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Posted in Folk, Xian / Religious

Bob Reidenbach – Come Touch The Air Softly

As interest continues to surge in the softer sounds of yesteryear, it is apparent that a Soft Renaissance is upon us. This is no secret to deep diggers around the globe: rival collectors are frantically scouring the earth, scrambling to Out-Soft each other with unheard obscurities of extreme gentleness. Every now and then, the collecting world is set ablaze when a new record surfaces that is so soft, it literally sets a new standard for softness. Soft, it seems, IS the new Hard.

Presumably Bob Reidenbach had no idea of the power his ode to softness would retain some 30 odd years after recording this album, “a collection of gentle songs.” He and his Kenosha based liturgical choir group released the album through the famed RPC (Recorded Publications Company) sometime in the mid-seventies. It is clear, both from the sounds and the words, that he was a true soft pioneer, with a rare feel for soft music. He sums up his intent nicely in his liner notes, “Please take our music to heart and mind and perhaps it will reveal within you, a newness . . . a gentleness.”

If you have a candle, this would be an opportune time to dim the lights and let it burn.

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  • Joe Shlabotnik

    Same generic cover as Daybreak on RPC.

  • is the rest this good?

  • This is very cool. Matter of fact, I was constipated for a whole week, and the sounds on this record helped me clear it out. Thanks Cracker and thanks Waxidermy!

  • there is one other loner track in a similar vein, the rest is teen folk choir.

  • This is wonderful. thank you!

  • Oh dear! This is rather pretty.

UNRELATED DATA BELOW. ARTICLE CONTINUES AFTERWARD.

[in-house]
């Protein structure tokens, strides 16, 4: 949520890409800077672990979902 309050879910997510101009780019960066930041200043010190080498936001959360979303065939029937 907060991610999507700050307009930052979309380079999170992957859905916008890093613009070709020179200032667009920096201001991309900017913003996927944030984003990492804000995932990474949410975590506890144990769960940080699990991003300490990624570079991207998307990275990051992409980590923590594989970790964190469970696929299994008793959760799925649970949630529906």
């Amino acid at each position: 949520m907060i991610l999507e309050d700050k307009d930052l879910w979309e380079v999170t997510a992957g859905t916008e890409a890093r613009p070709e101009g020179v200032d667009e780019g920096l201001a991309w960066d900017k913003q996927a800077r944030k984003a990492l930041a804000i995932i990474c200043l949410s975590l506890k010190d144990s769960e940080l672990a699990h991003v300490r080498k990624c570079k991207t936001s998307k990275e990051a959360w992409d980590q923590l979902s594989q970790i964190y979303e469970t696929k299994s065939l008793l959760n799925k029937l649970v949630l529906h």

I don’t have any candles, though.

    (can you lend me one? i’ll give it back when i’m done.)

  • Boy, does this transport me back. You see, I played and sang on this album. Bob Taught many of us to play guitar, from little kids to 80-year-olds. A core group of people, in the 16-25 year ago group got together and recorded this album of original music, written by Bob. We were very proud of our accomplishments, and many of us are still close friends, even though we are scattered around the country. Music, you see, is a wonderful way to connect with others.

  • Wow…
    The bass part sounded great, and added so much.
    Who was that great musician behind that wonderful stand-up instrument?


  • To Schultzie…yes, the bass was great on this..especially since the person playing base was new to the instrument! Hi Schultzie wherever you are! this is a beautiful folk/liturgical group with a unique composer named Bob ReidenBach who continues to sing and compose. The group’s name was OGP and we were a large part of the music culture of 70″s and 80″s liturgicaland folk music in the small working class city of Kenosha Wisconsin…time for a revival of of meaningful and heartfelt music!

  • Bob ReidenBach changed a lot of our lives. Because
    of him we took an interest in learning to play
    guitar and other musical instruments. Being
    a part of OGP was so much fun. It’s great to
    hear this now available on DVD. And Schultzie
    I haven’t forgot, I’ll get that copy to you
    one of these days.

  • Time for another OGP reunion. And we can cut some more tracks!

    I actually had a friend burn one of the original LBs on to a CD for me.

  • Wow, talk about bringing back memories!!!

  • I listen to this over and over. I love it so much. Thanks for sharing it. Can I get a copy of it somehow?

  • and now I can add Arian Calandra to waxidermy favourites (Jacqui, check it out!add it to your playlist? ps my cuz plays violin, rock n roll version if you’d like an extra dimension?)

  • This really is a blast from my past. … Bob played the music for my wedding in 1980..

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